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What is a malicious email attachment?

What is a malicious email attachment?

A malicious email attachment is a file sent via email with the intent to harm the recipient's computer or compromise their security in some way. 

Every day, approximately 560,000 new malware threats are detected, and over one billion malicious programs exist in circulation. As a result, four companies fall prey to ransomware attacks every minute.


How do malicious email attachments work?

Malicious email attachments work by exploiting the recipient's computer system vulnerabilities or tricking the user into executing them willingly. Here's how they typically work:

  1. Exploiting vulnerabilities: Some attachments contain code or scripts that exploit vulnerabilities in software or operating systems. When the attachment is opened or executed, the malware takes advantage of these vulnerabilities to gain unauthorized access to the system, install itself, and carry out malicious activities. These vulnerabilities could be in the email client, the operating system, or other software installed.
  2. Social engineering: Malicious attachments often use social engineering tactics to trick users into opening them. They may masquerade as legitimate files or documents, such as invoices, resumes, shipping notifications, or urgent messages from trusted sources. The email may use convincing language, urgent requests, or threats to manipulate the recipient into opening the attachment without considering the potential risks.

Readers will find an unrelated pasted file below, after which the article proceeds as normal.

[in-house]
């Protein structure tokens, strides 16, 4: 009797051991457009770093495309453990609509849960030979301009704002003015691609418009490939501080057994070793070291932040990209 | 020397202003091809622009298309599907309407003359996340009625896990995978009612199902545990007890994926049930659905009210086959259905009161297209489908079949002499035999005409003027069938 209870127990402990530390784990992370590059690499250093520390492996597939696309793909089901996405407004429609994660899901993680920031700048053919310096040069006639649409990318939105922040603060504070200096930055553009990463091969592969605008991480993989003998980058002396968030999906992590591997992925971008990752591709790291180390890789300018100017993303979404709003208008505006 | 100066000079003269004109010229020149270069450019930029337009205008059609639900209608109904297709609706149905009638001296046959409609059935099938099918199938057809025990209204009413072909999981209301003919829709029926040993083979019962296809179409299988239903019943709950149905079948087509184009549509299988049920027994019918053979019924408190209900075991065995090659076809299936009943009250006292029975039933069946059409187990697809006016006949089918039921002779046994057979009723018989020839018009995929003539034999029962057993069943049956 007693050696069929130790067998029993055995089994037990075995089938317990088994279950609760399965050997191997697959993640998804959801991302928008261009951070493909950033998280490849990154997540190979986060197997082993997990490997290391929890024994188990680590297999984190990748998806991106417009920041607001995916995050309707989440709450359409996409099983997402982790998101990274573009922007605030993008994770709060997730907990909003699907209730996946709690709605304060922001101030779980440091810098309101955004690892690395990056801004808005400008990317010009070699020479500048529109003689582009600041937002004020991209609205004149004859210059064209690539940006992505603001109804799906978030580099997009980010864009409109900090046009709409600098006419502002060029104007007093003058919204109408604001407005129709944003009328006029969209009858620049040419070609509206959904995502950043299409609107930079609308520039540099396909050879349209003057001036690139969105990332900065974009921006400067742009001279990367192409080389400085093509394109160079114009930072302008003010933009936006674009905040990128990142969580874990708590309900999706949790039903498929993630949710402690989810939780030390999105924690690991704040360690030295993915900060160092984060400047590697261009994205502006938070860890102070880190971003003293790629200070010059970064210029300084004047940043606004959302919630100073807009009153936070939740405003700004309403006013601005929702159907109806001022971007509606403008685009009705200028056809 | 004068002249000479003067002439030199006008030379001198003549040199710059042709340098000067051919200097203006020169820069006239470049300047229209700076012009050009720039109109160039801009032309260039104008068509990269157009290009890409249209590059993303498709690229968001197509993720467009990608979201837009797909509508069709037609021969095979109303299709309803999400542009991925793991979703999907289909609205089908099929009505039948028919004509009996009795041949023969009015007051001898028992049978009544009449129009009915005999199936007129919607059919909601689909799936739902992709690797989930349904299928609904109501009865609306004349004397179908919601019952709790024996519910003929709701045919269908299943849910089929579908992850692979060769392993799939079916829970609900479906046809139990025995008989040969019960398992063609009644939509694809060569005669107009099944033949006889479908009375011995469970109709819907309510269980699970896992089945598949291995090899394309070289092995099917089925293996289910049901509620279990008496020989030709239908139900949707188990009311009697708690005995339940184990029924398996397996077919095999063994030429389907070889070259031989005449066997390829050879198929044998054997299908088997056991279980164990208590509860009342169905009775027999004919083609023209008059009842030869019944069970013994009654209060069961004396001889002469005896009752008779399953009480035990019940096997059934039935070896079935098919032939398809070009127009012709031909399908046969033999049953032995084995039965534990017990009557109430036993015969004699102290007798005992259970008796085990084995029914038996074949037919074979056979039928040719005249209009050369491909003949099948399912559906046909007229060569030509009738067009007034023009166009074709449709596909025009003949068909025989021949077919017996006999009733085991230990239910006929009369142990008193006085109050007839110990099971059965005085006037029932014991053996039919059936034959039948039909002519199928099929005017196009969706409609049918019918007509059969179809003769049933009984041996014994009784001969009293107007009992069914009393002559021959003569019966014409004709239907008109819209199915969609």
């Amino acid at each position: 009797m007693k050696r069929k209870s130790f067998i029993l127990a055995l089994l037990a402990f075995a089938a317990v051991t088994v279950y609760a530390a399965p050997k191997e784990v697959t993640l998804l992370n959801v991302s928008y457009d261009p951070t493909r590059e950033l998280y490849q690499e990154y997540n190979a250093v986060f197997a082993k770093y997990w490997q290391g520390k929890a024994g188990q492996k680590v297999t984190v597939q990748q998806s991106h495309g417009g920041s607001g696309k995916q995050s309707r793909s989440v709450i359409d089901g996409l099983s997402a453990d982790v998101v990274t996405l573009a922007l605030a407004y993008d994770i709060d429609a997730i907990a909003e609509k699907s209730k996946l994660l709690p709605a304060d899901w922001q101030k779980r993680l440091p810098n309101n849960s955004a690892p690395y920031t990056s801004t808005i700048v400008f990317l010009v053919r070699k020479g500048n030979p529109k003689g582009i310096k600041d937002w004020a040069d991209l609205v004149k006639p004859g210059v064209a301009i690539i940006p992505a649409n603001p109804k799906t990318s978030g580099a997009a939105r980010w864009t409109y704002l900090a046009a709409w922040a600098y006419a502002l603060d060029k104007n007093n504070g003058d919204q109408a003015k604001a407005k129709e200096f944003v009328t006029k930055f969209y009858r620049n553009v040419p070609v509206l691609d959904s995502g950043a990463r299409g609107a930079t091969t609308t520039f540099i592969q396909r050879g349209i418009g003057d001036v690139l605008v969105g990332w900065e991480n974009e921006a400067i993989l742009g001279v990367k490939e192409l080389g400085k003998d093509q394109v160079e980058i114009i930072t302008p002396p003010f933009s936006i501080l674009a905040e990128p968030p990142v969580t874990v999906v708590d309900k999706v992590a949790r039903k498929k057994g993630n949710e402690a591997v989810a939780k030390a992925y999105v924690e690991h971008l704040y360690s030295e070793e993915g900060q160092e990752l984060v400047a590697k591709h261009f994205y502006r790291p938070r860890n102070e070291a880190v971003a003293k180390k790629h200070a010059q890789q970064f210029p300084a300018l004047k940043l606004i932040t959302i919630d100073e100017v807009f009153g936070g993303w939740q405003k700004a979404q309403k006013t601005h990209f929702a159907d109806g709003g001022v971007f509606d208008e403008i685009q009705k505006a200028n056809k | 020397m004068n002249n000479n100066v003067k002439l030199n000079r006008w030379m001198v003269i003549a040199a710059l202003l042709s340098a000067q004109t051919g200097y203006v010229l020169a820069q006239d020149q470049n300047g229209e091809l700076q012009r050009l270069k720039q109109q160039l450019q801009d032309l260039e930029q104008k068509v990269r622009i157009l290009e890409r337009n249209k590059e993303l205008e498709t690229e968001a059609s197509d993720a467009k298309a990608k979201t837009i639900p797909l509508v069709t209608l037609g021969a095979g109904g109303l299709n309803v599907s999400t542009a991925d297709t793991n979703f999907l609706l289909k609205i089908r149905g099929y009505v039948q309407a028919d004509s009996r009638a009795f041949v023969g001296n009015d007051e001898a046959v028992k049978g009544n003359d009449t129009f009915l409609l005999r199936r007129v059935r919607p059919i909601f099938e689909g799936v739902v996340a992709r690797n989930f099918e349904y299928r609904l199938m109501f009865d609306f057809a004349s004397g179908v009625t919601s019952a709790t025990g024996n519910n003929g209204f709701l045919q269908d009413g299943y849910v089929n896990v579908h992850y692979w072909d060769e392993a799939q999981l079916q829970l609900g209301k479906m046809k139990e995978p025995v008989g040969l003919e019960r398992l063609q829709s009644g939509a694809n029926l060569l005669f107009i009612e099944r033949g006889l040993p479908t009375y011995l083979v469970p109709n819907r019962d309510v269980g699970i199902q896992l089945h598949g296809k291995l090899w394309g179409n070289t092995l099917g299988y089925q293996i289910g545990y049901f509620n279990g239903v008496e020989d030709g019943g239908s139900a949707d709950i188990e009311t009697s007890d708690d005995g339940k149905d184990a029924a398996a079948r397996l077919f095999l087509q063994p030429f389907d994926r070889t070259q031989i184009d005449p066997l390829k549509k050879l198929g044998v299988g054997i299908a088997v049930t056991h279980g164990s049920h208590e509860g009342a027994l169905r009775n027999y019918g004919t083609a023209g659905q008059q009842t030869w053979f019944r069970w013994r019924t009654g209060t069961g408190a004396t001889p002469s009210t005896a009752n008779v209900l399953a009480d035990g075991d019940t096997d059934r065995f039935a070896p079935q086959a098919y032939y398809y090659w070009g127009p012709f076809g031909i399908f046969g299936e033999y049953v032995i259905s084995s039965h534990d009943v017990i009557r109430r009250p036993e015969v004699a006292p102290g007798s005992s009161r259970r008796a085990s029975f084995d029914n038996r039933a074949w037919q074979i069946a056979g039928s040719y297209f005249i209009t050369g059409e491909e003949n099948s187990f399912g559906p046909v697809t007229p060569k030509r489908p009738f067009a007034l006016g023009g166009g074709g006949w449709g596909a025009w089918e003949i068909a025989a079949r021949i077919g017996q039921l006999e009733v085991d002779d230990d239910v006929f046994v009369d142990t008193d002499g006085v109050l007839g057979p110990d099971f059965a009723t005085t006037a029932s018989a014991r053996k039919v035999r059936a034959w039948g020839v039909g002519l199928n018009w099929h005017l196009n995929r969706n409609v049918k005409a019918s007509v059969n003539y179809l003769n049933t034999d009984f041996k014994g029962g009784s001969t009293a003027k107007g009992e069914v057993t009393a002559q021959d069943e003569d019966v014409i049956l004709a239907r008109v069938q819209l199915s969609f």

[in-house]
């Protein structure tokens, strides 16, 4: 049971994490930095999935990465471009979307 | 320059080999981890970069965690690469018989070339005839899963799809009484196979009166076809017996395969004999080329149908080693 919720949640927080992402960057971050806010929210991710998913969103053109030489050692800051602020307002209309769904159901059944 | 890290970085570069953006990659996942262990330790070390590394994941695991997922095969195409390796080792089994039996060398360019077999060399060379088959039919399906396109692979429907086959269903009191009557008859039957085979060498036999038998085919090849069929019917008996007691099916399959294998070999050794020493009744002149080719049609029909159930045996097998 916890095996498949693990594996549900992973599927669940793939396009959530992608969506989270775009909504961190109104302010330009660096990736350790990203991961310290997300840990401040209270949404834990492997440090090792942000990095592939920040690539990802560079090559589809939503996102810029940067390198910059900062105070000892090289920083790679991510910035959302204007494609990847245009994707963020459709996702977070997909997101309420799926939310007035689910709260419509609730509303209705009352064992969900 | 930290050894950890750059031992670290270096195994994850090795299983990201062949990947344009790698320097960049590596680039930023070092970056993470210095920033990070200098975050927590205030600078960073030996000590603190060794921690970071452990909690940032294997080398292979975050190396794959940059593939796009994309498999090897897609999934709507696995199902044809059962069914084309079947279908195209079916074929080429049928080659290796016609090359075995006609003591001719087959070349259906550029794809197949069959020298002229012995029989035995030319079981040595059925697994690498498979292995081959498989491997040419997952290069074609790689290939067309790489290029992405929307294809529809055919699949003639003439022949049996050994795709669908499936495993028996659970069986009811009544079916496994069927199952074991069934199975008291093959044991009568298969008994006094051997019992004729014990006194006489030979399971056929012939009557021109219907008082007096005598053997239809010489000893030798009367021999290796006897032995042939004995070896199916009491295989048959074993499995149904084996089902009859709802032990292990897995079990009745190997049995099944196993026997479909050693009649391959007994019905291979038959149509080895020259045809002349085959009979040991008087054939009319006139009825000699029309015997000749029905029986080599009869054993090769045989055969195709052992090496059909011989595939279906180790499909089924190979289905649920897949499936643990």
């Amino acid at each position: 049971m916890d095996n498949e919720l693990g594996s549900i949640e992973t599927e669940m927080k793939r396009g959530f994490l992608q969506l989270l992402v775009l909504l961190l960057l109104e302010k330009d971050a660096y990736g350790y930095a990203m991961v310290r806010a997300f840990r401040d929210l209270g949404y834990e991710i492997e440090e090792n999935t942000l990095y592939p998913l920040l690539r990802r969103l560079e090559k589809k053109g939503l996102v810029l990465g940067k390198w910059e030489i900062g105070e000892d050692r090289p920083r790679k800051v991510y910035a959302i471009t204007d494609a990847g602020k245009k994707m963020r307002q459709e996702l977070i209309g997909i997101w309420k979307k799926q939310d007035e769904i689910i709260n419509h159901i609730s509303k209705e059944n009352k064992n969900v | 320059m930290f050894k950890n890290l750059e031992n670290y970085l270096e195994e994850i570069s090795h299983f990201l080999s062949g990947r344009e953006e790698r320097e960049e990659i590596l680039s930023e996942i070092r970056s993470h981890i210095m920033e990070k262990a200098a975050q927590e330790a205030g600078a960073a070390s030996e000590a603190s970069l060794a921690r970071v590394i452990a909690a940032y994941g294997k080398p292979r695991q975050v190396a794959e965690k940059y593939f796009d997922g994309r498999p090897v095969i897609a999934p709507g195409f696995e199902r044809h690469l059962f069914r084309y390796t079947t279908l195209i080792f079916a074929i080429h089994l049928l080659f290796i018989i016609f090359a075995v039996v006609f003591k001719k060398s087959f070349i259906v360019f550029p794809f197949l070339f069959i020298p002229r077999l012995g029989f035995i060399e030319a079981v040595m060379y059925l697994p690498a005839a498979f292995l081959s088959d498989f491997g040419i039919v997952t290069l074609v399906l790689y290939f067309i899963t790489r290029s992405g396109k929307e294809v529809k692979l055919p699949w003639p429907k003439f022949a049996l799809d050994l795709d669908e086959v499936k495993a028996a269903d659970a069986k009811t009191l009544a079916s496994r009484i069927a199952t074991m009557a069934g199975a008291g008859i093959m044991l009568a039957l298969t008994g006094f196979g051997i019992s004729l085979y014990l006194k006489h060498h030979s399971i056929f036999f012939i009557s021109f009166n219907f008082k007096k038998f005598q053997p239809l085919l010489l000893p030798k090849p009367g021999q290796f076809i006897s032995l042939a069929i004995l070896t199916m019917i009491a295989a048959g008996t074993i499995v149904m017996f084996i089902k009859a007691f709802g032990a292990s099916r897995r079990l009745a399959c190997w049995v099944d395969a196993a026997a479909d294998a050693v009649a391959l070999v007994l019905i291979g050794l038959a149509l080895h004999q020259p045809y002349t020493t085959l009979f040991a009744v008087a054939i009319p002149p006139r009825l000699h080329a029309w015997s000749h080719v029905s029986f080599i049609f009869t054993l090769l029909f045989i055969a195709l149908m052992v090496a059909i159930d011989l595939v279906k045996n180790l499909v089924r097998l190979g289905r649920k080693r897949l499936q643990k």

3. Payload delivery: Once the attachment is opened or executed, it delivers the payload, the malicious code or software designed to carry out specific actions. This payload could include viruses, worms, trojans, ransomware, spyware, or other types of malware. The payload may then perform various malicious activities, such as stealing sensitive information, encrypting files, disrupting system operations, or turning the system into a part of a botnet.
  4. Propagation: In some cases, once installed on a system, the malware may attempt to propagate itself further by sending out additional emails to the victim's contacts or exploiting vulnerabilities in the network to spread to other devices.

See alsoHIPAA Compliant Email: The Definitive Guide


Common sources of malicious email attachments

Malicious email attachments can originate from various sources, including:


Phishing emails

Phishing emails are one of the most common sources of malicious attachments. These emails impersonate legitimate organizations or individuals and trick recipients into opening malicious attachments using social engineering tactics such as urgency, fear, or curiosity.

See alsoHow do email phishing attacks impact HIPAA compliance?


Spoofed email addresses

Attackers may spoof email addresses to make it appear as if the email is coming from a trusted source, such as a friend, coworker, or reputable organization. Recipients are more likely to open attachments from familiar or trusted senders, making spoofed emails an effective tactic for distributing malware.


Compromised accounts

Attackers may compromise email accounts belonging to legitimate users and use them to send malicious emails with attachments to the victim's contacts. This tactic can increase the chances of recipients opening the attachments since they appear to come from someone they know and trust.


Business email compromise (BEC) 

BEC attacks involve compromising legitimate email accounts belonging to employees within an organization and using them to send convincing emails with malicious attachments to other employees, partners, or clients.